Question doesn’t make sense, neither do the answers. There are pointers everywhere in Java; calling them references and using . syntax doesn’t change that.
Isn’t the question about C++?
I’m coming from a Java background and have started working with objects in C++. But one thing that occurred to me is that people often use pointers to objects rather than the objects themselves
“I’m trying to map my totally wrong mental model of Java onto C++.”
I don’t understand what’s wrong with OP’s question. The person didn’t understand stack vs heap allocation in C++, because his experience is in Java, so he asked about it. He doesn’t claim there aren’t pointers everywhere in Java. Seems fair to me.
I think a simpler answer would have been “In Java, all those ‘objects’ you thought you were using were really pointers.” Boom, the light goes on.
The accepted answer isn’t wrong per se, but given the OP’s lack of understanding, I don’t see how they could have possibly comprehended half the answer they accepted. Sounds legit, check mark.
I would love to see OP’s code before and after this advice. My bet is they are in for a world of hurt, either returning stack references or dealing with buggy copy constructors, let alone the insane compiler optimizations that can cause the compiler to elide or not elide any number of constructors and assignment operations.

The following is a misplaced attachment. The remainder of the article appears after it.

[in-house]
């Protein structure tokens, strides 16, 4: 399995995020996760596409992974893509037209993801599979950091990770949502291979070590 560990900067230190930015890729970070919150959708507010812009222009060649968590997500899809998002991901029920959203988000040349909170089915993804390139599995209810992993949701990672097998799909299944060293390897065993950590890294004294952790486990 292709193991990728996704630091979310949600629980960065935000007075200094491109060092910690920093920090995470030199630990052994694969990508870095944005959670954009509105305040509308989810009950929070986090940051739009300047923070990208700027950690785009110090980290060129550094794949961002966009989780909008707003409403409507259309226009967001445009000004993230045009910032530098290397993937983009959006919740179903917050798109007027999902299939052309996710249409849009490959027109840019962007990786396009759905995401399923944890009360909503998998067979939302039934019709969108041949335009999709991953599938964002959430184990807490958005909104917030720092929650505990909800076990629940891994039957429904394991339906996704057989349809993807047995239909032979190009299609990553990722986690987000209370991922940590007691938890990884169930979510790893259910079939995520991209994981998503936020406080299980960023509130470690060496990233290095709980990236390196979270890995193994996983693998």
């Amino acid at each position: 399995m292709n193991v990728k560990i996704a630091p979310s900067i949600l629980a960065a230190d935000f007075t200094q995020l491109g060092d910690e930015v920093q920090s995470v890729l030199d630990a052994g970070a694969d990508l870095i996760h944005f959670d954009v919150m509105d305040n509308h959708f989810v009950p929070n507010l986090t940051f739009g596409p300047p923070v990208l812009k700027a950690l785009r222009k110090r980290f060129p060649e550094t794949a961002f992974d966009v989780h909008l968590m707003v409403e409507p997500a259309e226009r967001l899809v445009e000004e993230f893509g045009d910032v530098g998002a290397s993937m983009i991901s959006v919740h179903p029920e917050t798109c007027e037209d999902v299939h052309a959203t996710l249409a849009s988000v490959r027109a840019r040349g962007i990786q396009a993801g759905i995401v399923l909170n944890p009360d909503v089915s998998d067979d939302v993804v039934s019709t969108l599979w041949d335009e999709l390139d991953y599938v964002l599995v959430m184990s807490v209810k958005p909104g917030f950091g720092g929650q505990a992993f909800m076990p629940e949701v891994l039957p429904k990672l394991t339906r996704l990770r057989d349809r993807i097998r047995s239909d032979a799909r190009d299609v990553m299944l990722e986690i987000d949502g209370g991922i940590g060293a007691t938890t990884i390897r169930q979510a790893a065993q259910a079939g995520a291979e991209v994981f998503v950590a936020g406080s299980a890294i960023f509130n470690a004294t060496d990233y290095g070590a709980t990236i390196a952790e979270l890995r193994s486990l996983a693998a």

Mostly I’m confused why this is on lobsters.
It frequently seems to me that the terminology Java adopted does a disservice to programmers trained with it. It cannot possibly be the case that pointers are arcane and incomprehensible while references are a simple enough concept that all of the millions of Java programmers can understand and use them when, as you point out, they’re equivalent. (Though maybe I’m giving many Java programmers too much credit.) It seems to me that calling references “managed pointers” or the like would save a lot of intimidation and the need for an epiphany moment realizing pointers are not a scary new concept.
Pardon the meta-talk.. but it is sad to see that someone has downvoted tedu’s comment without explaining why. I thought that was a HN phenomenon we try to avoid here.
What is it exactly that doesn’t make sense? The wording may be imperfect (what are “the object themselves”?), but the examples make it clear what the person is asking. The highest ranking answer may not be encyclopedically complete, but does a great job at pointing the reader in the right directions.